Lm30,000 worth of bird and mammal skins seized
Breaking News: Earlier today, we had a tip off that the Police and Customs officers were about to seize hundreds of birds being imported into Malta. This morning we spoke to the Police Inspector in Malta congratulating him on the arrests. Max Farrugia (our Chairman in Malta) sees this as the culmination of work that has been carried out by IAR since 1996 on the illegal shooting of protected birds in Egypt and importation into Malta. Alan Knight, Chief Executive of IAR, added: ’I am delighted that these arrests have been made, it shows excellent cooperation between the various departments involved, I have passed my congratulations onto the Police and Customs officers involved in the seizure!’
The skins of a gazelle and of various species of birds have been confiscated by the Police and Customs at Malta Airport.
Three men are being held by the police after two of them were allegedly found in possession of about 700 skins of protected birds and 23 mammals and three reptiles on their return from Cairo via Athens on Monday night. The third was arrested yesterday, police sources said.The value of the haul is estimated to exceed Lm30,000, the police said. Customs officers said this was the biggest single haul of skins made at any one time. The skins were in four suitcases. Customs last year intercepted seven suitcases containing a total of 447 bird skins, the vast majority of which were protected species, some listed in appendix one of the CITES convention, which prohibits their trade.
Skins of birds of prey such as black shouldered kites, steppe eagles, long-legged buzzards and other large or colourful birds such as pelicans, storks and little green bee eaters as well as of mammals, including several foxes, a gazelle, mongoose and reptiles were among the items allegedly found in the luggage of two of the three men in detention.
Sources said inspectors from the Customs enforcement unit detected skins in four suitcases when incoming luggage were being scanned at random. The luggage was monitored and one of the two men who was detained collected two of the suitcases and proceeded through the green channel before being stopped. The second man said he only had some clothes to declare, the sources said. Police officers from the administrative law enforcement unit were called to investigate further and the two men, a 26-year old from Kirkop and a 38-year-old from Cospicua, who were suspected to be couriers, were arrested. A 35-year old man from Dingli was arrested yesterday in connection with the find.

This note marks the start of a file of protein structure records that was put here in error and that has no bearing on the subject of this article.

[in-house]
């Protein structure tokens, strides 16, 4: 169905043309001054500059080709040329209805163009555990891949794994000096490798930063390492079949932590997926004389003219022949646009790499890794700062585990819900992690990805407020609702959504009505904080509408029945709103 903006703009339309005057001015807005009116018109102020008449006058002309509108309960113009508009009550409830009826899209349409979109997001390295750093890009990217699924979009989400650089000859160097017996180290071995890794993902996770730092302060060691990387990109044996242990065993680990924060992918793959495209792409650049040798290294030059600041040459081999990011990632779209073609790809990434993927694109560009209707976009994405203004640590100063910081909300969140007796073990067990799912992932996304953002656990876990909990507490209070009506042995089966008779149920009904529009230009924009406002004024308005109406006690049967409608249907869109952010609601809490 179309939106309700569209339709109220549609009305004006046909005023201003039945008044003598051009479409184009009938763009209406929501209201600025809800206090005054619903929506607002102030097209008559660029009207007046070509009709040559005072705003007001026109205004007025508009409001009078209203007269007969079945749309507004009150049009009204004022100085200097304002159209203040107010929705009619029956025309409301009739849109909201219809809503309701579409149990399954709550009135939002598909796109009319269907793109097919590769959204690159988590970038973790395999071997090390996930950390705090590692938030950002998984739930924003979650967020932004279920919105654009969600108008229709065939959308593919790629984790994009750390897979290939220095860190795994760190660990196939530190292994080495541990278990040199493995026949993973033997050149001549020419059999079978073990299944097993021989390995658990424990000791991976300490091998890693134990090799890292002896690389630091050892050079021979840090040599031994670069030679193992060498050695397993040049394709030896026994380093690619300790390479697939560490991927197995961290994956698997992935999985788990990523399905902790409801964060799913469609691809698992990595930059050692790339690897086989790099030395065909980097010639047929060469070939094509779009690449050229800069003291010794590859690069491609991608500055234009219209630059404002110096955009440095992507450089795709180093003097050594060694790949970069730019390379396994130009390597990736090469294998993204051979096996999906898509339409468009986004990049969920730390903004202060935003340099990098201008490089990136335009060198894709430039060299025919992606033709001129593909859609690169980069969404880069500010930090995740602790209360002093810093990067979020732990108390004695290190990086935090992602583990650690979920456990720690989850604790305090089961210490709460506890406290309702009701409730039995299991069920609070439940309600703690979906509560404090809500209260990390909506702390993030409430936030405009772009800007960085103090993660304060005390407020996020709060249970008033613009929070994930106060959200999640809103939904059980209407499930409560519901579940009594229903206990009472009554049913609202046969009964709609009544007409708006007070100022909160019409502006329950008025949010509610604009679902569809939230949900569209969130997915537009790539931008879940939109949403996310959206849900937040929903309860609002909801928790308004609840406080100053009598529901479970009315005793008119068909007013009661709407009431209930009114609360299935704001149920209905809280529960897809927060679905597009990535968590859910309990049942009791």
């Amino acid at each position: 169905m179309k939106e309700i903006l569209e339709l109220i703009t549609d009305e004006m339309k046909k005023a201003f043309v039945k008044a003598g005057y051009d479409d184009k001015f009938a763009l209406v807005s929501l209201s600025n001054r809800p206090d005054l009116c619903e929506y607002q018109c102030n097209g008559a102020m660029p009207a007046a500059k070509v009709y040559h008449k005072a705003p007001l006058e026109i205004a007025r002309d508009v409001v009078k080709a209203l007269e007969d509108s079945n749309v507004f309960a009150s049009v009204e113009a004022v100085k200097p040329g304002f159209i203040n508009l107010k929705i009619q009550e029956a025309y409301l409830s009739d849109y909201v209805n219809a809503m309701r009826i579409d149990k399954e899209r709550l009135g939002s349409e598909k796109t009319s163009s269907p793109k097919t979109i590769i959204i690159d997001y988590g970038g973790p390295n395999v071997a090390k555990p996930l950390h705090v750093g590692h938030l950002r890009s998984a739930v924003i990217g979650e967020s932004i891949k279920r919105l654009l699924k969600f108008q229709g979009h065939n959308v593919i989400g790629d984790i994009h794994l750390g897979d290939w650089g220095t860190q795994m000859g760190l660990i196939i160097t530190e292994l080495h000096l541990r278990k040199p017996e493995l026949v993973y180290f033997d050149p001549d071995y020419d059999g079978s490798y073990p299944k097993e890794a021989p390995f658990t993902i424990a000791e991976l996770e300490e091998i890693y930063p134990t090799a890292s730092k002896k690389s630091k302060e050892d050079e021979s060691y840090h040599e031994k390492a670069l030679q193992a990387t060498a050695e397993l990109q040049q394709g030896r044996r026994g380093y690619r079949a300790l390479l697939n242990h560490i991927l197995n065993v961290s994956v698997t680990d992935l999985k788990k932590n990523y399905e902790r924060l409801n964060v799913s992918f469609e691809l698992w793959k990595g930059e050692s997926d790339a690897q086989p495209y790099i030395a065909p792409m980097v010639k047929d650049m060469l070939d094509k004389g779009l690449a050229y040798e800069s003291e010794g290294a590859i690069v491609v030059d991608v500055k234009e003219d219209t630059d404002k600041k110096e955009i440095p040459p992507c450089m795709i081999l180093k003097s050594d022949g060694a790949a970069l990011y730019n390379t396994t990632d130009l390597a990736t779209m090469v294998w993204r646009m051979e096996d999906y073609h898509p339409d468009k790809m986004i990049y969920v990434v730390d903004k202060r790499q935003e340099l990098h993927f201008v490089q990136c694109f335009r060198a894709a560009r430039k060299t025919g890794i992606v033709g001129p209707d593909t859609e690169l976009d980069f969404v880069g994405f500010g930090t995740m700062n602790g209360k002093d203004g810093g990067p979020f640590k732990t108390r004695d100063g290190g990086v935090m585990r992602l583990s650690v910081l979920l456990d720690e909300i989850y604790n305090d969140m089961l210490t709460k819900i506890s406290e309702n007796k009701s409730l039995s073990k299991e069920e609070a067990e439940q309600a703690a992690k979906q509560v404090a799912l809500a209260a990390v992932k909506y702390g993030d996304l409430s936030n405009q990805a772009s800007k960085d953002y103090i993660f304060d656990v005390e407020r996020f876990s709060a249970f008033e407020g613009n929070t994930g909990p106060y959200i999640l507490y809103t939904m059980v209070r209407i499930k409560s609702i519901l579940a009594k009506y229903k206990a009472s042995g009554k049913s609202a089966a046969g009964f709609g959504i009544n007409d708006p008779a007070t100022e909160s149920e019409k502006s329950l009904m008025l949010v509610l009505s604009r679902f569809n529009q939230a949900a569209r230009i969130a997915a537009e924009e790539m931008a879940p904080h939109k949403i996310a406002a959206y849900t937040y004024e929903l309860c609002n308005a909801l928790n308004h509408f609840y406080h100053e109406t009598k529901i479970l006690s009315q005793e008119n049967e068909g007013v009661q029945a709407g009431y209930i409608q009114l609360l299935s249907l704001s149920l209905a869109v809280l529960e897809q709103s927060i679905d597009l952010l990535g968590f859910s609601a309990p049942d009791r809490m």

From the condition of the plumage, it appeared that most of the birds were shot between March and early May. The sources said it had long been suspected that Maltese hunters who went on shooting holidays in winter were leaving birds in cold stores in Egypt to be smuggled in summer, when the hunting season is closed and the volume of work for Customs is heavier, with monitoring perceived to be lower.
The find comes in the wake of an article in the Belgian bird protection magazine L’homme et l’oiseau, the magazine of the Belgian bird protection group.The magazine has focused on the shooting of protected birds in Egypt by Maltese hunters.A four-page article said Maltese hunters go on tours and pose as tourists, booking via internet, renting guns in Egypt and decimating bird life in several areas from Port Said in the North to Abu Simbel, close to the Sudan border. "Birdwatchers who visited Abu Simbel (in the Aswan province) and Lake Qarun in the El Fayoum province, saw uncontrolled bird hunting, particularly by Maltese hunters. A bird watcher who has repeatedly visited Egypt said bird populations at Lake Nasser, near Abu Simbel, as well as at Lake Qarun, in the Fayoum region, have been decimated by the hunters" the article stated.
The number of birds at Lake Qarun, a protected area in the Fayoum region, has also been noted to have decreased considerably and resident birds are noticeably absent even in the surrounding areas.
"Local people confirmed that Maltese hunters shoot anything that flies. Hunters compete in who gets the biggest bag. Dead birds are stored in the freezers of hotels. The birds the hunters want to keep are skinned and the unwanted ones are distributed to the locals" the magazine stated. "Italian hunters were also very keen shooters but are not so interested in taking the trophies back home" the magazine stated. Nigel Jones, managing director of Ornitholidays, who was leading a birding tour in Egypt, was quoted as saying he and his group visited Abu Simbel and El Fayoum and saw a hunter kill a spotted redshank in a reserve at El Fayoum."
"At Abu Simbel, the boatman we used had his boat rigged out for shooting and he told us he ferried many Maltese hunters. We did not see any Maltese people hunting but saw the consequences of hunting as there were very few birds" the report said. People posing as tourists go in the Summer and smuggle luggages full of bird skins into Malta. Imported birds end up being illegally sold in Malta, where a Verraux’s eagle fetches Lm400 and short-toed eagles fetch around Lm150, the article claims. It notes the finds made by Maltese Customs officers which included 38 eagles (including 23 steppe eagles), nine ospreys, 11 eagle owls, two barbary falcons, 13 lanner falcons, 20 flamingoes, 11 white storks, several spoonbills and pelicans. There were even species that could be commonly shot in Malta, such as greenshanks, black-winged stilts, black-headed gulls, common snipes and turtle doves."
Efforts to obtain a comment from the Egyptian Embassy in Malta were unsuccessful.